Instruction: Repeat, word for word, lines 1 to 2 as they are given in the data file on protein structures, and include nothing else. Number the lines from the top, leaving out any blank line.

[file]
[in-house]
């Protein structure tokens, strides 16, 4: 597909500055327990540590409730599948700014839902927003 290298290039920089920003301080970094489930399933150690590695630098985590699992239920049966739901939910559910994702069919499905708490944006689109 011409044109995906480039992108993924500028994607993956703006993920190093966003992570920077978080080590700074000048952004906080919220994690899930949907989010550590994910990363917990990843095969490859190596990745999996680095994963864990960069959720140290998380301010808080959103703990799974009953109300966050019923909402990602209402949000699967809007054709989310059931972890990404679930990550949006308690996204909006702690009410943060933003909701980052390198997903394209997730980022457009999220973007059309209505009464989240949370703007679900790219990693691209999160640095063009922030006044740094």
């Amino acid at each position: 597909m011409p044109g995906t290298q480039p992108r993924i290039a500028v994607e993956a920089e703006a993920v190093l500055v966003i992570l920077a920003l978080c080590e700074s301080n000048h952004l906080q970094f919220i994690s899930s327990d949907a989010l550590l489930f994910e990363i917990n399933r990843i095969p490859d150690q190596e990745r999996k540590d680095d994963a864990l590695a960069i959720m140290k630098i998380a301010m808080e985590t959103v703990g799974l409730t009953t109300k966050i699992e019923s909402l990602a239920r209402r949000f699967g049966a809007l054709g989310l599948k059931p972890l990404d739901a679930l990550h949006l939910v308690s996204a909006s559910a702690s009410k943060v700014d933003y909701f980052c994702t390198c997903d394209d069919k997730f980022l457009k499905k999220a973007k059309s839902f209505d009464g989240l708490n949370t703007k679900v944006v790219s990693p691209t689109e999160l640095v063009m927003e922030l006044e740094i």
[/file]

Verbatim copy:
[in-house]
């Protein structure tokens, strides 16, 4: 597909500055327990540590409730599948700014839902927003 290298290039920089920003301080970094489930399933150690590695630098985590699992239920049966739901939910559910994702069919499905708490944006689109 011409044109995906480039992108993924500028994607993956703006993920190093966003992570920077978080080590700074000048952004906080919220994690899930949907989010550590994910990363917990990843095969490859190596990745999996680095994963864990960069959720140290998380301010808080959103703990799974009953109300966050019923909402990602209402949000699967809007054709989310059931972890990404679930990550949006308690996204909006702690009410943060933003909701980052390198997903394209997730980022457009999220973007059309209505009464989240949370703007679900790219990693691209999160640095063009922030006044740094």